June 6th, 1944 – D-Day
There are a handful of events in human history that are almost too massive to comprehend, things so complicated and dangerous it’s hard to believe they actually happened. Some of those moments are positive, like landing on the moon in 1969, and others are equally epic but a bit gruesome. The Normandy invasions of 1944 marked the beginning of a turning point in World War 2, and basically changed the course of history.
The Allied invasion of Normandy beaches on June 6th, 1944 was the largest amphibious invasion in world history. 160,000 soldiers invaded by land, sea, and air. Some people often assume the ‘D’ in ‘D-Day’ stands for something specific, but it actually just stands for ‘Day’. ‘D-Day, H-Hour’ is used for planning a military operation with unknown dates or times. The massive invasion was subject to inclement weather (among a million other potential problems), so ‘D-Day’ was simply a stand-in term for the date of the invasion which was subject to change (and a lot of secrecy).
Among all of the pivotal moments in history, this one simply sticks out to me because it was so visually stunning. Under total secrecy, it places an entire global conflict on one strand of beaches. Entire armies bottlenecked into one location, facing an insane myriad of obstacles, traps, mines, and machine gun fire. It was a surreal, terrifying hellscape of a battle that no one photo or image can really capture.
1998’s Saving Private Ryan and 2001’s Band of Brothers miniseries absolutely do the best job of visually capturing the scope and terror of D-Day, so I watched both in preparation for creating this illustration. Saving Private Ryan places the viewer directly inside a landing boat on Omaha beach, and Band of Brothers shows the paratroopers dropping in at night above Normandy. Day invasion, night invasion, and I was recently asked to make a glow in the dark print for a gallery show, so you can see where this is headed.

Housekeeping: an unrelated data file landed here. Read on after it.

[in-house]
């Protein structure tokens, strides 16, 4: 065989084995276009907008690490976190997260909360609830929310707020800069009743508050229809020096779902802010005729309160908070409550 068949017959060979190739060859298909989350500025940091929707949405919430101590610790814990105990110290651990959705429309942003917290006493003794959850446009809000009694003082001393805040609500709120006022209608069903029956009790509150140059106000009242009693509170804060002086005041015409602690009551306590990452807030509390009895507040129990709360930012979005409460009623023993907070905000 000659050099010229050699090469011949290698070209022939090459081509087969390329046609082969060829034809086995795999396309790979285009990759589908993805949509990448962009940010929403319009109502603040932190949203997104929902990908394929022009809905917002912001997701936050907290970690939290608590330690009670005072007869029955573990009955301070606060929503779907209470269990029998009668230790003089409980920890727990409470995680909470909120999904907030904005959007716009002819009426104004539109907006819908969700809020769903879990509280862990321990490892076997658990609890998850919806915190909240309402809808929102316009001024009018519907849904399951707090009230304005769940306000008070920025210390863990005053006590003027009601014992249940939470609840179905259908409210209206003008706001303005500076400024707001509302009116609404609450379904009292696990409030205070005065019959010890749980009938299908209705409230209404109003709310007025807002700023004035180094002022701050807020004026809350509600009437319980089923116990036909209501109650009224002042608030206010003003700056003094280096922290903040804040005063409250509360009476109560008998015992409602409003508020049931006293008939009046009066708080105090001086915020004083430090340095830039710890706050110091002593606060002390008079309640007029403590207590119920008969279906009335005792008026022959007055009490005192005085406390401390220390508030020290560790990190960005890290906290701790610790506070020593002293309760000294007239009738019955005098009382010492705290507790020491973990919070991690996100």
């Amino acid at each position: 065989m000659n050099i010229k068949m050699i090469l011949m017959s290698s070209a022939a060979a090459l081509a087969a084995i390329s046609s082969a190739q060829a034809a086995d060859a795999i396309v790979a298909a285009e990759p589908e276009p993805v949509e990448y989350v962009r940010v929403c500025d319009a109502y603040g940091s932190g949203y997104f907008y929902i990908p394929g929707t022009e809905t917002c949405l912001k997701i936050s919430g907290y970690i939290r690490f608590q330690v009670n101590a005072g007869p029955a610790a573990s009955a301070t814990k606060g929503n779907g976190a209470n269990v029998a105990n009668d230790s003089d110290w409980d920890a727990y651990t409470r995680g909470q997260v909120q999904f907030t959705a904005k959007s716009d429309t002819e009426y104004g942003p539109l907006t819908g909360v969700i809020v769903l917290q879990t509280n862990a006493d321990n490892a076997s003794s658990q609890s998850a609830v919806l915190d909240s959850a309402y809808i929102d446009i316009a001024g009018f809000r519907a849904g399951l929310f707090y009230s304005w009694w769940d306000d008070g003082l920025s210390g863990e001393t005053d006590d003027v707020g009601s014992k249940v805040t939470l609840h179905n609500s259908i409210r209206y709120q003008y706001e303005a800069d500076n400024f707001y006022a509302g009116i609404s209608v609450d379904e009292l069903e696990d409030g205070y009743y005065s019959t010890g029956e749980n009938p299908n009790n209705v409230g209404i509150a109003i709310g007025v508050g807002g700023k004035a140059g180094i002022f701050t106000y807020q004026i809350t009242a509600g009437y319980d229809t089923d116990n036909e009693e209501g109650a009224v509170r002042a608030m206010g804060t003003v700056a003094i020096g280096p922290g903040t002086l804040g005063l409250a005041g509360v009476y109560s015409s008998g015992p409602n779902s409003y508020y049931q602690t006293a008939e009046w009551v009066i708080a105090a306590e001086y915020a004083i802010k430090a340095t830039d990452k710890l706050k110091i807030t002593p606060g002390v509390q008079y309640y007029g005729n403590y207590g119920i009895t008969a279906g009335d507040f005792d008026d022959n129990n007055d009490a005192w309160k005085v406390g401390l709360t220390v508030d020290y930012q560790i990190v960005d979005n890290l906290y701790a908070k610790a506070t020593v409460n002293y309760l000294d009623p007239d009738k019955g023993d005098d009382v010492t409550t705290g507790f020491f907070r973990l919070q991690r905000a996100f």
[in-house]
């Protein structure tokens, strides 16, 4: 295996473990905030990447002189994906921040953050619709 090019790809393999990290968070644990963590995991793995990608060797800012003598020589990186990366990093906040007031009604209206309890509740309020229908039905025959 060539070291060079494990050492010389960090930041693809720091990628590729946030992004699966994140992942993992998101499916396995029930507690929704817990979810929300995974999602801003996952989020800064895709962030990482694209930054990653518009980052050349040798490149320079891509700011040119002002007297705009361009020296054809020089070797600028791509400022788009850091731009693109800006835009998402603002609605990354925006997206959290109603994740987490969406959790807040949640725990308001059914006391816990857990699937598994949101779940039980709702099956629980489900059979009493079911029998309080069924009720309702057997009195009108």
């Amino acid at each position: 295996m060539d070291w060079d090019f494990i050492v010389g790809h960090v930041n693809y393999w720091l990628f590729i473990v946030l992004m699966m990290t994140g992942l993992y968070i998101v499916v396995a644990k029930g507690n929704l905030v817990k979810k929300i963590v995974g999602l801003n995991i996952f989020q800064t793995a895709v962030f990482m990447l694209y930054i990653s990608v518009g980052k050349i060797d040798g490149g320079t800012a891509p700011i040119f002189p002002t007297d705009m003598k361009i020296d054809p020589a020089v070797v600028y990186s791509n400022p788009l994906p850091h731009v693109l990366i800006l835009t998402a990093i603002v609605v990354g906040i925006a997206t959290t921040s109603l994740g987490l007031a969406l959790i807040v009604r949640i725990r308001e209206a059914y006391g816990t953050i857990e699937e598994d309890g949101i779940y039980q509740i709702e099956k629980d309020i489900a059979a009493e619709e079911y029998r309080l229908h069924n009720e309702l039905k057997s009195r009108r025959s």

The print is a 4 color screen print, using 3 grays in addition to glow in the dark ink. The ‘day’ visible print shows the Allied invasion from the sea. Hundreds of soldiers fighting their way through artillery, machine gun fire, land mines, and Czech Hedgehogs (those x-shaped steel thingies used to stop vehicles). The ‘night’ visible part of the print used glow in the dark ink to show Allied bombers and paratroopers dropping in on Normandy (and being shot down). I referenced dozens of official photos from the invasion in 1944 in addition to the films. The poster is incredibly detailed and took quite some time to draw, but I felt it was important to be accurate to the scale of it all.
The print was made for Bottleneck Gallery‘s glow in the dark show, titled “When the Lights Go Out.” My 36×12″ poster is available for sale exclusively at the gallery and their online store. If you check out the show in Brooklyn, there are 60+ more artists featured and black lights throughout the gallery. It looks crazy fun, and maybe you’ll get a free glow stick.
Night (Glow in the Dark)
- Title: Day of Days
- Artist: Rob Loukotka
- Size: 36×12″
- 3 color screen print on Madero Beach French Paper + Glow in the Dark ink layer
- Limited Edition of 180
- Signed and numbered (by me!)
- Price: $40
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